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9/3/2004
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Global Reach

Some software vendors see opportunity in providing development tools for globally dispersed teams

Outsourcing software development offshore rather than hiring new staff is one way to get more technology results. As the economy recovers, many companies are doing just that. But IT managers may find that their software-development tools, which were adequate for in-house development, come up short when they try to use them with teams a world apart.

In many cases, these programming tools were built to be shared over a local area network--they cope with lots of users as long as they're all in the same building or campus. But today's software tools often are ill-equipped for outsourcing work where developers are scattered across time zones and international borders, unable to supply the basics of version control, bug tracking, team scheduling, and testing. "We're starting to see real large-scale, complex development deals," says Gajen Kandiah, a VP at Cognizant Technology Solutions Corp., a software-development company with two-thirds of its 10,500 employees in India. "What's missing is a central nervous system."

An application from Rally Software helped Roving Planet's Behrens communicate requirements with software developers in India. Photo by Ray Ng

An application from Rally Software helped Roving Planet's Behrens communicate requirements with software developers in India.

Photo by Ray Ng
Smelling an opportunity, Borland Software, IBM, Mercury Interactive, Microsoft, and other vendors are moving to upgrade their tools and project-management software so they can be better used by global teams. IBM, for example, demonstrated a research project last month called Jazz, which provides a user interface for its Eclipse development tools aimed at helping programmers work together in teams. Using Jazz, developers can see icons for all their teammates and what projects they're working on, chat with colleagues, share a screen to work together, and see what code another programmer has checked out. The research team is working with IBM's Rational Software unit, which makes a line of popular Java development tools.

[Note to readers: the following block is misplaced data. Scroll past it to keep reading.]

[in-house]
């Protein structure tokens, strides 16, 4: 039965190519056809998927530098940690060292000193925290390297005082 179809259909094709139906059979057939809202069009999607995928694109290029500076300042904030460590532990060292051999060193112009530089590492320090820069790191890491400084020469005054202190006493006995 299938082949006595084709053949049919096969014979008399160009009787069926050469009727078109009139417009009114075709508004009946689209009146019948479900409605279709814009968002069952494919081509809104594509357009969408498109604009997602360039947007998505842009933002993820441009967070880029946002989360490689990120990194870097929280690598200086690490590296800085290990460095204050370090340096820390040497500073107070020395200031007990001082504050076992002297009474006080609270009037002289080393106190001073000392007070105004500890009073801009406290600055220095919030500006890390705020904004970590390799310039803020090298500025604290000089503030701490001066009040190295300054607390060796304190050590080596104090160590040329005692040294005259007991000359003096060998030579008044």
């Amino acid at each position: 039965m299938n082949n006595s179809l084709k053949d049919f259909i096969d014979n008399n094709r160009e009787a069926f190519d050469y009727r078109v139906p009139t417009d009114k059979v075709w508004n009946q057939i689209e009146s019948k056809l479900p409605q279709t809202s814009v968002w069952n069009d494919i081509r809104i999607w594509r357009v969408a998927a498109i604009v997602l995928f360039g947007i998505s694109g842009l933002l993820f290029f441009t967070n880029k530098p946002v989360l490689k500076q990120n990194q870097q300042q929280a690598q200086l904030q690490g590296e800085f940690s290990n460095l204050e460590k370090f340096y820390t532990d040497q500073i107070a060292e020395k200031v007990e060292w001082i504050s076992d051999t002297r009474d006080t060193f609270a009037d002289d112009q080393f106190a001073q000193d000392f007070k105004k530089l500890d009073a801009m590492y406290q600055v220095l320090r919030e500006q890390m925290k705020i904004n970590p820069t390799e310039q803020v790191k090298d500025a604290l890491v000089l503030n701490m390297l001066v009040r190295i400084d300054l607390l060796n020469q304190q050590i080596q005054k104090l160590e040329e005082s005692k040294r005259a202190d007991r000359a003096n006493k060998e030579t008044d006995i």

Next year, Microsoft plans to include in its Visual Studio 2005 Team System suite of programming tools a new version-control system better suited to teams of distributed workers. Microsoft's current version-control tool, Visual SourceSafe, works only on the LAN where it's installed, which means developers need to be in the same or neighboring buildings to share it. Team System will replace SourceSafe with a version-control system that can be accessed via a browser and used by an internationally distributed team, Microsoft general manager Rick LaPlante says. SourceSafe "was designed for a different era," he says, adding that Microsoft's own developers don't even use it. Team System will include a shared code repository and distributed bug-tracking and -fixing functionality.